It is important to pay attention to your annual property tax bill, and understand how it gets calculated.  Unless you are an expert in real estate valuation/ appraisal, you should find an expert in this field to help navigate you through the Q & A process in trying to determine whether or not your tax bill should be challenged (often referred to as ‘grieved’).  It is paramount to work with an advisor who understands the property tax system used in the location where your property is situated.

Many landowners turn to their real estate attorney to provide guidance.  While many attorneys have a firm understanding of the process for grieving a tax bill, most do not have the professional capability to tell you what you most need to know: has the taxing entity properly arrived at my property’s value for determining my tax liability?

If you want to grieve your tax bill, more likely than not, you will be challenging the assessed value placed on your property.  To increase your chances of a successful appeal, you will want to engage a valuation expert.  In a separate entry, I will discuss what you should look for in an expert, and the scope of work and work-product terminology you should be familiar with so that you are sure to engage the expert to do exactly what you need at exactly the right point in the process.

Why should you care about your assessed value and property tax bill?

  • First, the assessed value has a direct impact on how much your property tax bill is. If your assessed value has been erroneously over-stated, it could result in a higher property tax bill and you will want to take timely action to maintain your right to appeal.
  • Second, your property tax bill has a direct impact on your annual carrying costs.  Property taxes are often the highest expense.  Pay what is fair, but it is not always prudent to simply pay the bill without knowing the value was properly arrived at.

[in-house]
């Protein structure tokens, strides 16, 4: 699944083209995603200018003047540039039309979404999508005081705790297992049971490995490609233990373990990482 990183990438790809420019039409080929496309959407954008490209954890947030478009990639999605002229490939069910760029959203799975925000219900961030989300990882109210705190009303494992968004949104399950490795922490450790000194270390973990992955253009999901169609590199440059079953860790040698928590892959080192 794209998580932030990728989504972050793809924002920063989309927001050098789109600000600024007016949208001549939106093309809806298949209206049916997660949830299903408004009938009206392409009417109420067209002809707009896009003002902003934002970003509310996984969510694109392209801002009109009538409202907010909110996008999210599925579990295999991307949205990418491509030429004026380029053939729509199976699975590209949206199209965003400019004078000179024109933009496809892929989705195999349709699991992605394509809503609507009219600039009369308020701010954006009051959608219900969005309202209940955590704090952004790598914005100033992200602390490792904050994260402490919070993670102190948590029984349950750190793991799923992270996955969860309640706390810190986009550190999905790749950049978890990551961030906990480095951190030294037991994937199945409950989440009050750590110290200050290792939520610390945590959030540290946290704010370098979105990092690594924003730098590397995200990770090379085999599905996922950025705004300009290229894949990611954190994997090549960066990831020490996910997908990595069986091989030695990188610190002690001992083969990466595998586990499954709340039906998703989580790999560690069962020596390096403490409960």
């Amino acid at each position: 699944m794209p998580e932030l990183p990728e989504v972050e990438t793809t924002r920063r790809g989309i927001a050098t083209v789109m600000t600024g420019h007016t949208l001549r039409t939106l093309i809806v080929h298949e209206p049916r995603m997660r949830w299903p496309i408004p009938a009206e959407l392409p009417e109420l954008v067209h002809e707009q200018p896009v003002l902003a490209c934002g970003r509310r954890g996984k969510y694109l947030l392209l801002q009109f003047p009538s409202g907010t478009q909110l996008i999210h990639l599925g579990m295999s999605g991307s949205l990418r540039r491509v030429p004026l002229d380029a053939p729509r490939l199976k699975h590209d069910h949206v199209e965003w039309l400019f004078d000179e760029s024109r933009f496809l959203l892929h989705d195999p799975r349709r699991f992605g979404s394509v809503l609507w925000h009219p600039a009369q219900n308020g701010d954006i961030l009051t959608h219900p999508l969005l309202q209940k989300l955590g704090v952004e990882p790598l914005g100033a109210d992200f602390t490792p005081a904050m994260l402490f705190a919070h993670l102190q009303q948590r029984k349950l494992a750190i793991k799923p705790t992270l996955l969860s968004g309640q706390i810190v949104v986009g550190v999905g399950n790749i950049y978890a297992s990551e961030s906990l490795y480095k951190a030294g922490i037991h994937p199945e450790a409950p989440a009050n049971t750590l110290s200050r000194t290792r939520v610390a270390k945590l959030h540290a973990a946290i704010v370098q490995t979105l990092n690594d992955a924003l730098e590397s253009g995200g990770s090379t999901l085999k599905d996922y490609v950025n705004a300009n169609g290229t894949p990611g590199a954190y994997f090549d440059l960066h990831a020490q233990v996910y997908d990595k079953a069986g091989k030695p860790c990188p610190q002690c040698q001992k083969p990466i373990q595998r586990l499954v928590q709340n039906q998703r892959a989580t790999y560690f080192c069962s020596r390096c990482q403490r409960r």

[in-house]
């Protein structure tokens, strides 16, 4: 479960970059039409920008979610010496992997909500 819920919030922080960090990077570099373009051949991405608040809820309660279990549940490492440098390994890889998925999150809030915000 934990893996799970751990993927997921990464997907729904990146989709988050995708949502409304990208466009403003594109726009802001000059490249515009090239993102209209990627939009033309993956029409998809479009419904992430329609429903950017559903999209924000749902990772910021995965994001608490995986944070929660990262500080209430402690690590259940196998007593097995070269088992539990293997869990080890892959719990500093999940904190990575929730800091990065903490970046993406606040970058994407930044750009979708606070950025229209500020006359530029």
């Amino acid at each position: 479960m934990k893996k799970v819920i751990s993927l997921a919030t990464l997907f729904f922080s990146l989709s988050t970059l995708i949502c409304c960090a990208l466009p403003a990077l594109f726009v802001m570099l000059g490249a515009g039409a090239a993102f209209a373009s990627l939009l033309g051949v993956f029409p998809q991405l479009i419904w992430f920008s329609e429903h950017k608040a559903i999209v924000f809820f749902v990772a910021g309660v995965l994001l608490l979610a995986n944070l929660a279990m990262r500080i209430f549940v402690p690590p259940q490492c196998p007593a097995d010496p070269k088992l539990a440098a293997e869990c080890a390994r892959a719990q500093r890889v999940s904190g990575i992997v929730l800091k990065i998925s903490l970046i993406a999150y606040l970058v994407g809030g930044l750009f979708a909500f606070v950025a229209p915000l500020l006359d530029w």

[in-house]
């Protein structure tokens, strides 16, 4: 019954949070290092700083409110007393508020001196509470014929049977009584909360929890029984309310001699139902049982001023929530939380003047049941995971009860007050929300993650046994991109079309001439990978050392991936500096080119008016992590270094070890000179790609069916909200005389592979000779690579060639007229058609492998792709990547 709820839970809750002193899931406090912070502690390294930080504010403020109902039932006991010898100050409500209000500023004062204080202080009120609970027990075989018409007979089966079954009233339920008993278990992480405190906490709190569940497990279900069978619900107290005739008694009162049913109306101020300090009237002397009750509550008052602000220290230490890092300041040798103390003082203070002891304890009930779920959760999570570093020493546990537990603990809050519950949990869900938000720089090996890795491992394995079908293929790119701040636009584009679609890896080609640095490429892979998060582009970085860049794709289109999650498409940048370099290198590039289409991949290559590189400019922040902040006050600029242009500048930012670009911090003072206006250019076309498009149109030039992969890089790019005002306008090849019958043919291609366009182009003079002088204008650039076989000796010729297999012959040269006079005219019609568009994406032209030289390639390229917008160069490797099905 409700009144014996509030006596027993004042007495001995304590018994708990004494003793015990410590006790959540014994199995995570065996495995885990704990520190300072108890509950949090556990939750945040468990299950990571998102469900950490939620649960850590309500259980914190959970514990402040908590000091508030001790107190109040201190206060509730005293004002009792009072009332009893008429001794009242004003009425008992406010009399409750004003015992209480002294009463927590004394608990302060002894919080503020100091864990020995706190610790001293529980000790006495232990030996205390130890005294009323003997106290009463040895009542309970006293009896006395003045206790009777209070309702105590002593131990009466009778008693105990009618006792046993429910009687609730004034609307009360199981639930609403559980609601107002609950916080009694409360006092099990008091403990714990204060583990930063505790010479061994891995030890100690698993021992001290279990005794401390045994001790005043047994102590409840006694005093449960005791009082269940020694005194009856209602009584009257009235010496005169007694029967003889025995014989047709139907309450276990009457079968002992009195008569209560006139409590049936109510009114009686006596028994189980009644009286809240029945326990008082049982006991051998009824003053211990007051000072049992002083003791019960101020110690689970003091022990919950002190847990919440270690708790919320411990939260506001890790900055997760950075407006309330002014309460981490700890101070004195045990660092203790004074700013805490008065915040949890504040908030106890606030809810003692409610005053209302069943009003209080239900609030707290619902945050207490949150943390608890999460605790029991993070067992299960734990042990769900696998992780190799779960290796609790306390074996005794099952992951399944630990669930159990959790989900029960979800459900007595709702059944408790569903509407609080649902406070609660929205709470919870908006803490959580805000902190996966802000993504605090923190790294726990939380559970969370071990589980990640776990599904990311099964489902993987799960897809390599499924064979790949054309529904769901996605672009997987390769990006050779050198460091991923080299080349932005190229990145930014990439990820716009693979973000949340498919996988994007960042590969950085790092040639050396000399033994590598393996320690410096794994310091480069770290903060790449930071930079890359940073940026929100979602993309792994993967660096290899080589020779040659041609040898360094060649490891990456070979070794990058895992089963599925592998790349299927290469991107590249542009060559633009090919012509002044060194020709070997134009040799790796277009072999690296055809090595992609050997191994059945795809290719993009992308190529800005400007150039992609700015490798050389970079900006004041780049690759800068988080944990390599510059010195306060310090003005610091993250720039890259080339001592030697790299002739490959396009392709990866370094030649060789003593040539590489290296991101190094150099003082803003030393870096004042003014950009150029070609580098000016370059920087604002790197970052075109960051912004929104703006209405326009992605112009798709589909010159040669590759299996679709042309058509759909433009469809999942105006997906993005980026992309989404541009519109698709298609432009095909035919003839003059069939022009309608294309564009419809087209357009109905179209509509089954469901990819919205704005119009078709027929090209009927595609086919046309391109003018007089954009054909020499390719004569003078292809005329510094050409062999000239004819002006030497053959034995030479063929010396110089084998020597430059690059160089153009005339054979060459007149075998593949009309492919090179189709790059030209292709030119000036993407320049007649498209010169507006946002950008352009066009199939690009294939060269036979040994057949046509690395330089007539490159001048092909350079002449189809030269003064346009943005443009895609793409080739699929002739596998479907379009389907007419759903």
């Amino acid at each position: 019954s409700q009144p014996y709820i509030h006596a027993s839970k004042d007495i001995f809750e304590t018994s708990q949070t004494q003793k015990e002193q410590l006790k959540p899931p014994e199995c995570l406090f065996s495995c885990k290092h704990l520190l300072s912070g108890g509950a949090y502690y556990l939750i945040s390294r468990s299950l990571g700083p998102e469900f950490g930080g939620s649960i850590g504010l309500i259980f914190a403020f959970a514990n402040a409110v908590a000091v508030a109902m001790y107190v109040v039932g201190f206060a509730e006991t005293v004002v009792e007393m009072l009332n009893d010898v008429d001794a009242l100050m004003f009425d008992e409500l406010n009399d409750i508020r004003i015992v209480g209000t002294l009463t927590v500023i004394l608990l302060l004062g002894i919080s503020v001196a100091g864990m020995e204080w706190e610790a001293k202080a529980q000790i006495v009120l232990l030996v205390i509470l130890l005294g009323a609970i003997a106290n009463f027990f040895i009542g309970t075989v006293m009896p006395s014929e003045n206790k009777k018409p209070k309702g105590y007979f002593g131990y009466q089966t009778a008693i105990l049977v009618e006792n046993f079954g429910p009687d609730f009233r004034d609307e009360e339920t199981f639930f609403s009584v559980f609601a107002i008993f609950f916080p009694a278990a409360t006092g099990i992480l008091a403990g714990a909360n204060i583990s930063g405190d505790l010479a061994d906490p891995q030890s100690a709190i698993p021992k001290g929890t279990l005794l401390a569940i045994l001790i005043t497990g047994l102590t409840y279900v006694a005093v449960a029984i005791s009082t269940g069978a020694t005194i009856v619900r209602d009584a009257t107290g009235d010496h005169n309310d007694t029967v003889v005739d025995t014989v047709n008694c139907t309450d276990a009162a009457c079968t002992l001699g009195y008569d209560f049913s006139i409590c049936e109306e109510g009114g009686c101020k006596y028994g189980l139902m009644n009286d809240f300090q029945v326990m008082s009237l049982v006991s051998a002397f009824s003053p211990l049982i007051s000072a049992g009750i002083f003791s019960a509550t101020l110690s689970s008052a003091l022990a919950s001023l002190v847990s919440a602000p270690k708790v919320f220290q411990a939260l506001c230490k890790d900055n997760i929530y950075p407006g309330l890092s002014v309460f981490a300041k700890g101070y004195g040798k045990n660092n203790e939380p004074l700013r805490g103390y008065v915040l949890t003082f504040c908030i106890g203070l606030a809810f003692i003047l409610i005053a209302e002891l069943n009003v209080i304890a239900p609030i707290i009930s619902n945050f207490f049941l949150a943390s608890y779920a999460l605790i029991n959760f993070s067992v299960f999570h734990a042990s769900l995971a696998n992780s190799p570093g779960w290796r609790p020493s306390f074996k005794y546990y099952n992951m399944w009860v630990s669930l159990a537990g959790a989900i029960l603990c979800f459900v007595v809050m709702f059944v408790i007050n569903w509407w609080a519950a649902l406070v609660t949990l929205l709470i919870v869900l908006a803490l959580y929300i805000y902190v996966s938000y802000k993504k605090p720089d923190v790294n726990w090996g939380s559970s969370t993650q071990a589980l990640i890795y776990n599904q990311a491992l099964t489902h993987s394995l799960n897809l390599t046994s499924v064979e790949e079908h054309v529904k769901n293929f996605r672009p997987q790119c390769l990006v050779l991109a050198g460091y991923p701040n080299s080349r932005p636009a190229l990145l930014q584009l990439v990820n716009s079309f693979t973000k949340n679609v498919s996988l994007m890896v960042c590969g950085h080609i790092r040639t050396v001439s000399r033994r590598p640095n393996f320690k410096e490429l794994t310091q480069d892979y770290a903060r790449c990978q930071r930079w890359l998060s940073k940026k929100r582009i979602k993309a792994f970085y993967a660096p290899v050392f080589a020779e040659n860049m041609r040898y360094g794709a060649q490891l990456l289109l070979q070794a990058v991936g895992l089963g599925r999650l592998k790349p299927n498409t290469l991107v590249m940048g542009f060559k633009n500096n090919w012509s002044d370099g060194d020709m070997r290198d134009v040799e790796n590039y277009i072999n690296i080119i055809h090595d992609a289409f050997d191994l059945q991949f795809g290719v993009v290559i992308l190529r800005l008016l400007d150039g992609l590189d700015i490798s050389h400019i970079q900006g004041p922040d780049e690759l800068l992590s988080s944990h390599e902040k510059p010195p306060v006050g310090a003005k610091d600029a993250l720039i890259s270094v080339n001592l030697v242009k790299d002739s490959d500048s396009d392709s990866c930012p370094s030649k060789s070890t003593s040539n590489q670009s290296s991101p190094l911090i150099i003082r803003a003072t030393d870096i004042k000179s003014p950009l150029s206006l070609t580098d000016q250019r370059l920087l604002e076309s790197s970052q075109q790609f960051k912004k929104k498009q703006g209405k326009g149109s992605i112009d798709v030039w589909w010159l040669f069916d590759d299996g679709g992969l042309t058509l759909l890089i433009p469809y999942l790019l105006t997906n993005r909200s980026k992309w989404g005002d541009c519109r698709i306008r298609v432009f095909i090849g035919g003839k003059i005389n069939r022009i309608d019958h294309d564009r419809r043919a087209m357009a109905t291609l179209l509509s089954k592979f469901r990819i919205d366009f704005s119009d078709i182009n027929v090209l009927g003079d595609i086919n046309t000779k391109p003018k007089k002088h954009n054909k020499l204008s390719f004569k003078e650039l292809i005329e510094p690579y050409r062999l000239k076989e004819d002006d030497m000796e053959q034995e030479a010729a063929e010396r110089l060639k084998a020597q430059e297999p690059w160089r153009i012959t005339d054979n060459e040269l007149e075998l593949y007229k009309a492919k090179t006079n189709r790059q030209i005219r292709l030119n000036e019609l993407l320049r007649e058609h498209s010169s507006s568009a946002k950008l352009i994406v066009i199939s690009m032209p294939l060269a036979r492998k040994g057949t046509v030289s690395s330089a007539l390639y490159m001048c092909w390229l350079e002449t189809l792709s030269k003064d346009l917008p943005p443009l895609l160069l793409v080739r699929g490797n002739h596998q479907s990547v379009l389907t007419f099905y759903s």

• Third, it illustrates diligent ownership.
  • Finally, you want to ensure accuracy so that if/when you decide to sell the property you can be assured that the tax bill reflects a fair and credible value for your property.  Any sophisticated buyer will review the property’s tax history and annual liability.

How About This For Unfair?
Let’s say your local taxing authority sets your property’s assessed value at $3,500,000.  The millage rate is $20 ($20 per $1000 of assessed value).  Your tax bill reflects an amount due of $70,000. You think this seems unfair, so you hire a valuation expert to give you their professional opinion of your property’s value (they should determine your property’s value as of the same date the town assessed value was set; this is referred to as the effective valuation date, and it is an important factor to get right.  Your expert determines that your property’s assessed value is only $2,850,000, which yields a tax of $57,000. There is a difference of $650,000 in assessed value, which results in a $13,000 discrepancy in taxes owed. You must decide if you want to appeal or not.  If you do, you will need to maintain your expert advisor, and you might want to engage an attorney as well.  You will foot the bill for both experts. Your expert’s opinion will carry the burden of disproving the town’s likely non-expert opinion.   Depending on how far up the chain of appeal you take it, it’s quite possible the town will have to involve its attorney.  If that happens, you, as a taxpayer, will also be contributing to paying the town attorney’s bill.  In essence, you are paying not only for your expert fees, but the expert fee of your opposition.